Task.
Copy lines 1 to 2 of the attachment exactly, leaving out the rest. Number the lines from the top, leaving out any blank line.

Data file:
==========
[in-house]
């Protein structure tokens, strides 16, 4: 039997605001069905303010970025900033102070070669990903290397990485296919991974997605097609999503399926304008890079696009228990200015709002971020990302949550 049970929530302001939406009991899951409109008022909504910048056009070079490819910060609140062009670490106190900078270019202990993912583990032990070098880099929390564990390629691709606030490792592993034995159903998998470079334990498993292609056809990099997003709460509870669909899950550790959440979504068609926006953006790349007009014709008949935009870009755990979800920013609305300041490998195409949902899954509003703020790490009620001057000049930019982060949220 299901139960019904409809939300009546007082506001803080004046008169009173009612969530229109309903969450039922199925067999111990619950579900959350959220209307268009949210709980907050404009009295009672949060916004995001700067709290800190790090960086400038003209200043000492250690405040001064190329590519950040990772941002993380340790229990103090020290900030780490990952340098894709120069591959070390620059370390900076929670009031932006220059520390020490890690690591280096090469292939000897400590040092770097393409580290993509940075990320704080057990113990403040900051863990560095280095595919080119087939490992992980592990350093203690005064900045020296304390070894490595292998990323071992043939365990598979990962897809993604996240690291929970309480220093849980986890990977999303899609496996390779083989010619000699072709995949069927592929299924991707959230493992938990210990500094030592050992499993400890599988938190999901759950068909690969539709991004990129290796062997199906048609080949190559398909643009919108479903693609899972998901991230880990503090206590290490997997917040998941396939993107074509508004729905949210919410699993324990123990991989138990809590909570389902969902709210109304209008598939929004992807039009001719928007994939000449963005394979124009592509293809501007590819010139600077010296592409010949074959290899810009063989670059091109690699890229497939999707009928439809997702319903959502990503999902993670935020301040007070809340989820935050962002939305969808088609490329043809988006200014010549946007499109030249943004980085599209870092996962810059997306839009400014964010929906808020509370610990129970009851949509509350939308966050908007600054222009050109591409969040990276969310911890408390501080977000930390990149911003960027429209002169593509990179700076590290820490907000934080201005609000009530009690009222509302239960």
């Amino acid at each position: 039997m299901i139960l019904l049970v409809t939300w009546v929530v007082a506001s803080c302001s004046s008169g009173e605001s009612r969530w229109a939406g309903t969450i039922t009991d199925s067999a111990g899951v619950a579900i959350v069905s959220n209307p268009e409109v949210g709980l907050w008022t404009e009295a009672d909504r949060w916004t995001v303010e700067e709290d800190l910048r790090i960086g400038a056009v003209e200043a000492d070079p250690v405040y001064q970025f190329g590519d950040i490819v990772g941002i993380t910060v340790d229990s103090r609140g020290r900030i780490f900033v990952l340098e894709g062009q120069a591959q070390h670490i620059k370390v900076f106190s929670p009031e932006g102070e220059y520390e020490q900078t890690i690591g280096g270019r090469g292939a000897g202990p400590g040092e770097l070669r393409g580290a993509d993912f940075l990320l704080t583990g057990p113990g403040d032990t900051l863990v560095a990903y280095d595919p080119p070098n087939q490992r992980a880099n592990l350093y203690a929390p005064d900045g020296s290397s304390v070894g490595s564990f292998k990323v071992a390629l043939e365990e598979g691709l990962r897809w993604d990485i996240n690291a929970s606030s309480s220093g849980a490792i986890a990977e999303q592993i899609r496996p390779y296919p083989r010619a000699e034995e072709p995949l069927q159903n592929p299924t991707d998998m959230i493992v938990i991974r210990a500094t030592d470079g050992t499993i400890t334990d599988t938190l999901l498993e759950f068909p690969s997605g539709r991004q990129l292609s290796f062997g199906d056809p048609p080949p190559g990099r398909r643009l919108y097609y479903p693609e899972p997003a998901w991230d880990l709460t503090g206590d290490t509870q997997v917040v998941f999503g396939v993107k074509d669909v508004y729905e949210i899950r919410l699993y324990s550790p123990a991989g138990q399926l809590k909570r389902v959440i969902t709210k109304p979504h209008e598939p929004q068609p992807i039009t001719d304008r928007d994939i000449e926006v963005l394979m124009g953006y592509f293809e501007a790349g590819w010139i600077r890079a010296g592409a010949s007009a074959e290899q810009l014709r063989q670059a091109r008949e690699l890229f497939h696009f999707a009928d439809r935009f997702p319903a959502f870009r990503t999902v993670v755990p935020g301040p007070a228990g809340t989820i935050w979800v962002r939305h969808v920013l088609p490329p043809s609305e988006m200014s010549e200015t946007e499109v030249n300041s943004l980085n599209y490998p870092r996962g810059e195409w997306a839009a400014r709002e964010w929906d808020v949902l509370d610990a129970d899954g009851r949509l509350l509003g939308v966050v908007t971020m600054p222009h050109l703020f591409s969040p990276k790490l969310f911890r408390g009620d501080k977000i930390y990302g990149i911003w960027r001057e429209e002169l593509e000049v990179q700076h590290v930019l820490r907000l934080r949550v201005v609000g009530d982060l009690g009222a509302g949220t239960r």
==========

[in-house]
């Protein structure tokens, strides 16, 4: 039997605001069905303010970025900033102070070669990903290397990485296919991974997605097609999503399926304008890079696009228990200015709002971020990302949550 049970929530302001939406009991899951409109008022909504910048056009070079490819910060609140062009670490106190900078270019202990993912583990032990070098880099929390564990390629691709606030490792592993034995159903998998470079334990498993292609056809990099997003709460509870669909899950550790959440979504068609926006953006790349007009014709008949935009870009755990979800920013609305300041490998195409949902899954509003703020790490009620001057000049930019982060949220 299901139960019904409809939300009546007082506001803080004046008169009173009612969530229109309903969450039922199925067999111990619950579900959350959220209307268009949210709980907050404009009295009672949060916004995001700067709290800190790090960086400038003209200043000492250690405040001064190329590519950040990772941002993380340790229990103090020290900030780490990952340098894709120069591959070390620059370390900076929670009031932006220059520390020490890690690591280096090469292939000897400590040092770097393409580290993509940075990320704080057990113990403040900051863990560095280095595919080119087939490992992980592990350093203690005064900045020296304390070894490595292998990323071992043939365990598979990962897809993604996240690291929970309480220093849980986890990977999303899609496996390779083989010619000699072709995949069927592929299924991707959230493992938990210990500094030592050992499993400890599988938190999901759950068909690969539709991004990129290796062997199906048609080949190559398909643009919108479903693609899972998901991230880990503090206590290490997997917040998941396939993107074509508004729905949210919410699993324990123990991989138990809590909570389902969902709210109304209008598939929004992807039009001719928007994939000449963005394979124009592509293809501007590819010139600077010296592409010949074959290899810009063989670059091109690699890229497939999707009928439809997702319903959502990503999902993670935020301040007070809340989820935050962002939305969808088609490329043809988006200014010549946007499109030249943004980085599209870092996962810059997306839009400014964010929906808020509370610990129970009851949509509350939308966050908007600054222009050109591409969040990276969310911890408390501080977000930390990149911003960027429209002169593509990179700076590290820490907000934080201005609000009530009690009222509302239960």